Set against the coming of Christianity, this is the story of the last hero: in 507, a monstrous troll wreaks havoc in the mead hall of the Danish king, Hrothgar. He offers rewards for the death of Grendel, so Beowulf, a great and boastful Geat warrior, arrives with his thanes. Beowulf sets aside his armor and awaits the monster; a fierce battle ensues that leads to Beowolf's entering the watery lair of Grendel's mother, where a devil's bargain awaits. Beowulf returns to Herot, the castle, and becomes king. Jump ahead many years, and the sins of the father are visited upon Beowulf and his kingdom. The hero must face his weakness and be heroic once again. Is the age of demons over? Written by
Easily one of the most male centered movies I've ever seen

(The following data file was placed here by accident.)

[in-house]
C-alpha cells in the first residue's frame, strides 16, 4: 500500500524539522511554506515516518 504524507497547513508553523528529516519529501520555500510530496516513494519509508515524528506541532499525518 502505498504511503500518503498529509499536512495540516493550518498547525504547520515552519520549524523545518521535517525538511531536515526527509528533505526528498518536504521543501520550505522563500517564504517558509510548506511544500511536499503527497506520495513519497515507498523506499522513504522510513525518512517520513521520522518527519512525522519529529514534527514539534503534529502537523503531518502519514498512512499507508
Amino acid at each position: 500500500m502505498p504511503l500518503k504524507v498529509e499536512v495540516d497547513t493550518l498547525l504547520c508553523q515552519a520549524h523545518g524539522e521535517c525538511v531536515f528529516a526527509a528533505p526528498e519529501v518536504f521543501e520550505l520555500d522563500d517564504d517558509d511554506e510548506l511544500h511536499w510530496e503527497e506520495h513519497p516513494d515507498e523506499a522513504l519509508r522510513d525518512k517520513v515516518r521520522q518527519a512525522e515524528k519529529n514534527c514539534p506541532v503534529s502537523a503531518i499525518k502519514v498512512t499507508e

And I loved it. The creators of this little gem have far more potent imaginations than I and I envy them that. What a rousing movie! I picked it up in DVD to fill up an evening while my wife was away and what a pleasure it was to get engrossed in this brilliantly told tale of courage and adventure. It took me about 30 seconds to get used to the animation. It will take you longer to get used to the idea that this movie actually does a better job evoking a bygone time than the literature on which it's based. That's amazing to me. Another surprise was that Ms Jolie's much ballyhooed nude scenes were more disappointing than I had expected. I found myself more entranced with Robin Wright Penn's Wealthow who is undeservedly undervalued as an indispensable part of this film's magical weave. Ray Winstone rings more true in the lead than anyone had any right to hope for, in my opinion. And then there's Anthony Hopkins and John Malkovich, both adding bits of irrepressible humanity to the mix. This is in sum a thoroughly enjoyable film and I don't hesitate to recommend it, but especially to guys who will have a richer appreciation of it all than I would expect the usual woman will.
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